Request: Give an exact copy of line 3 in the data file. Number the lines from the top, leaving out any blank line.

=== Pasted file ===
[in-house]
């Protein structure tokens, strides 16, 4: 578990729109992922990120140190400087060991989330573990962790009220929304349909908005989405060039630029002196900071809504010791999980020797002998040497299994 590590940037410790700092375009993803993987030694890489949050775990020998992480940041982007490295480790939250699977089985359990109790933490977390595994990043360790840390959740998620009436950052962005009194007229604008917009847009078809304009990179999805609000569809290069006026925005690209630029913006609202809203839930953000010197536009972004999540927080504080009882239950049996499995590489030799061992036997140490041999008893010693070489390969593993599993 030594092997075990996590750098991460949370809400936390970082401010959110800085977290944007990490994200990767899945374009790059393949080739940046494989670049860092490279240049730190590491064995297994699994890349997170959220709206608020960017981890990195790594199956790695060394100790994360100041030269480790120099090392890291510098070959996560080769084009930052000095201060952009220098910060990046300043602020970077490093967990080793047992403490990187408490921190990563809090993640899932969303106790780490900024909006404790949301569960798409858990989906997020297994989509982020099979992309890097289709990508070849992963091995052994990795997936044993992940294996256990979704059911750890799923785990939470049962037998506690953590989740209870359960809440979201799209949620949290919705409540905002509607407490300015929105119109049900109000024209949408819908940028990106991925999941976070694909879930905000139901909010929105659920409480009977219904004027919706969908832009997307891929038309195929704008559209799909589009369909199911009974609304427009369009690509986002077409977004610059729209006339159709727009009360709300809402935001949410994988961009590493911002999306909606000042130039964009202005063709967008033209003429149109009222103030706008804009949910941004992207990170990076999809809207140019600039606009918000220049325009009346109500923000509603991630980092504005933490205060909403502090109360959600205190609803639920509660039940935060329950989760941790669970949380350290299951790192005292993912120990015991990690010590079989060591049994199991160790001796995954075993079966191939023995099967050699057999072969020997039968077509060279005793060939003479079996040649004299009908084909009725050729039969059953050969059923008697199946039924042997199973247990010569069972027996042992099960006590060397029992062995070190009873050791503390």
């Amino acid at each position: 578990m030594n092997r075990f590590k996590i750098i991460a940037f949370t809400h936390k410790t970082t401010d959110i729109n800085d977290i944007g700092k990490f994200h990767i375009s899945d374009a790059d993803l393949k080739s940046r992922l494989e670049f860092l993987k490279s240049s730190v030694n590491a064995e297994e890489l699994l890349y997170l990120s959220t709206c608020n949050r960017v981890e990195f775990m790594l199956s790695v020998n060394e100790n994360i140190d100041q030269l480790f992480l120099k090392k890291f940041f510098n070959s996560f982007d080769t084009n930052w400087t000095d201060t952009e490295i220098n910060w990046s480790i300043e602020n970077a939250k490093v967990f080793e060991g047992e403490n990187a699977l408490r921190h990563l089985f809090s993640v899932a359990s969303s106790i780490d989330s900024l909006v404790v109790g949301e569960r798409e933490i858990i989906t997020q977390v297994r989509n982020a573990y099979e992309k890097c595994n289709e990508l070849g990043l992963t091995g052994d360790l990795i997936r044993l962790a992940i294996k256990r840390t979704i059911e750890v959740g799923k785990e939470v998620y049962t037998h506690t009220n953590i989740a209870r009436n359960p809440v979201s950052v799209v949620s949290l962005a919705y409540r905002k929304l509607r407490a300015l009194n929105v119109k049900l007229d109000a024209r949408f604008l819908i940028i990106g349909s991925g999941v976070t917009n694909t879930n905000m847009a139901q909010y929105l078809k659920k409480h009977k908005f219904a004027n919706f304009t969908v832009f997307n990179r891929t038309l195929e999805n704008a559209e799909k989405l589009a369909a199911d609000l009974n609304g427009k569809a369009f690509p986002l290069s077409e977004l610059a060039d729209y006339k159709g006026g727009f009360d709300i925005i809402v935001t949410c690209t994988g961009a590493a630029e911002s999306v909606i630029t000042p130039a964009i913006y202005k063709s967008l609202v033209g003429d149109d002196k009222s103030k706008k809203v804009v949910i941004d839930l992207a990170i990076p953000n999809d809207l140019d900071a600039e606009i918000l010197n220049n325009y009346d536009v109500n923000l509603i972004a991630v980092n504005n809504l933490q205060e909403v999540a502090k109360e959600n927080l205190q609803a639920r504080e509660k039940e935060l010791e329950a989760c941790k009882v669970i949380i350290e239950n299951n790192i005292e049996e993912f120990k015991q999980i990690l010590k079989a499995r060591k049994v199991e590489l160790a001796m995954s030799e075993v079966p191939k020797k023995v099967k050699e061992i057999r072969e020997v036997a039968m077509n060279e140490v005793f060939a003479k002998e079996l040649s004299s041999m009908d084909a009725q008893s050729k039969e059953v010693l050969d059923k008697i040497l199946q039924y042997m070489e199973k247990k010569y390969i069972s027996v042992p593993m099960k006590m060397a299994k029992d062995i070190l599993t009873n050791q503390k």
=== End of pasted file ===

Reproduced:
């Amino acid at each position: 578990m030594n092997r075990f590590k996590i750098i991460a940037f949370t809400h936390k410790t970082t401010d959110i729109n800085d977290i944007g700092k990490f994200h990767i375009s899945d374009a790059d993803l393949k080739s940046r992922l494989e670049f860092l993987k490279s240049s730190v030694n590491a064995e297994e890489l699994l890349y997170l990120s959220t709206c608020n949050r960017v981890e990195f775990m790594l199956s790695v020998n060394e100790n994360i140190d100041q030269l480790f992480l120099k090392k890291f940041f510098n070959s996560f982007d080769t084009n930052w400087t000095d201060t952009e490295i220098n910060w990046s480790i300043e602020n970077a939250k490093v967990f080793e060991g047992e403490n990187a699977l408490r921190h990563l089985f809090s993640v899932a359990s969303s106790i780490d989330s900024l909006v404790v109790g949301e569960r798409e933490i858990i989906t997020q977390v297994r989509n982020a573990y099979e992309k890097c595994n289709e990508l070849g990043l992963t091995g052994d360790l990795i997936r044993l962790a992940i294996k256990r840390t979704i059911e750890v959740g799923k785990e939470v998620y049962t037998h506690t009220n953590i989740a209870r009436n359960p809440v979201s950052v799209v949620s949290l962005a919705y409540r905002k929304l509607r407490a300015l009194n929105v119109k049900l007229d109000a024209r949408f604008l819908i940028i990106g349909s991925g999941v976070t917009n694909t879930n905000m847009a139901q909010y929105l078809k659920k409480h009977k908005f219904a004027n919706f304009t969908v832009f997307n990179r891929t038309l195929e999805n704008a559209e799909k989405l589009a369909a199911d609000l009974n609304g427009k569809a369009f690509p986002l290069s077409e977004l610059a060039d729209y006339k159709g006026g727009f009360d709300i925005i809402v935001t949410c690209t994988g961009a590493a630029e911002s999306v909606i630029t000042p130039a964009i913006y202005k063709s967008l609202v033209g003429d149109d002196k009222s103030k706008k809203v804009v949910i941004d839930l992207a990170i990076p953000n999809d809207l140019d900071a600039e606009i918000l010197n220049n325009y009346d536009v109500n923000l509603i972004a991630v980092n504005n809504l933490q205060e909403v999540a502090k109360e959600n927080l205190q609803a639920r504080e509660k039940e935060l010791e329950a989760c941790k009882v669970i949380i350290e239950n299951n790192i005292e049996e993912f120990k015991q999980i990690l010590k079989a499995r060591k049994v199991e590489l160790a001796m995954s030799e075993v079966p191939k020797k023995v099967k050699e061992i057999r072969e020997v036997a039968m077509n060279e140490v005793f060939a003479k002998e079996l040649s004299s041999m009908d084909a009725q008893s050729k039969e059953v010693l050969d059923k008697i040497l199946q039924y042997m070489e199973k247990k010569y390969i069972s027996v042992p593993m099960k006590m060397a299994k029992d062995i070190l599993t009873n050791q503390k």